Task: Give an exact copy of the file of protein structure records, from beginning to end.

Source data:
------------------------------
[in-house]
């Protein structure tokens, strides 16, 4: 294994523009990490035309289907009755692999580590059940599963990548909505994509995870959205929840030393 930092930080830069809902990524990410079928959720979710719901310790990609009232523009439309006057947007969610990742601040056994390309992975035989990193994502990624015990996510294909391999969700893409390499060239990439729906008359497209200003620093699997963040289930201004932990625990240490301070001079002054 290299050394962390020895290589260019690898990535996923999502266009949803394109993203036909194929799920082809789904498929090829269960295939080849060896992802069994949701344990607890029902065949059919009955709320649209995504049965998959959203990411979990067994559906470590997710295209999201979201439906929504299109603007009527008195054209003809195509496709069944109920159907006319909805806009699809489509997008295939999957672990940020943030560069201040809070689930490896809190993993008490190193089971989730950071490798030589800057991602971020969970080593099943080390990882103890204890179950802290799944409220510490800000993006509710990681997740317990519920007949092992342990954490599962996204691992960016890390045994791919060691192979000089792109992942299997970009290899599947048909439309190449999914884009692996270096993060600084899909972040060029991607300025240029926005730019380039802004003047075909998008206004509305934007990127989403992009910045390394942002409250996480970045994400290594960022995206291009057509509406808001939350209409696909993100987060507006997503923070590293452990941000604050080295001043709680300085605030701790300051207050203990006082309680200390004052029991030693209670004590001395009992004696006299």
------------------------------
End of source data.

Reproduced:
[in-house]
């Protein structure tokens, strides 16, 4: 294994523009990490035309289907009755692999580590059940599963990548909505994509995870959205929840030393 930092930080830069809902990524990410079928959720979710719901310790990609009232523009439309006057947007969610990742601040056994390309992975035989990193994502990624015990996510294909391999969700893409390499060239990439729906008359497209200003620093699997963040289930201004932990625990240490301070001079002054 290299050394962390020895290589260019690898990535996923999502266009949803394109993203036909194929799920082809789904498929090829269960295939080849060896992802069994949701344990607890029902065949059919009955709320649209995504049965998959959203990411979990067994559906470590997710295209999201979201439906929504299109603007009527008195054209003809195509496709069944109920159907006319909805806009699809489509997008295939999957672990940020943030560069201040809070689930490896809190993993008490190193089971989730950071490798030589800057991602971020969970080593099943080390990882103890204890179950802290799944409220510490800000993006509710990681997740317990519920007949092992342990954490599962996204691992960016890390045994791919060691192979000089792109992942299997970009290899599947048909439309190449999914884009692996270096993060600084899909972040060029991607300025240029926005730019380039802004003047075909998008206004509305934007990127989403992009910045390394942002409250996480970045994400290594960022995206291009057509509406808001939350209409696909993100987060507006997503923070590293452990941000604050080295001043709680300085605030701790300051207050203990006082309680200390004052029991030693209670004590001395009992004696006299």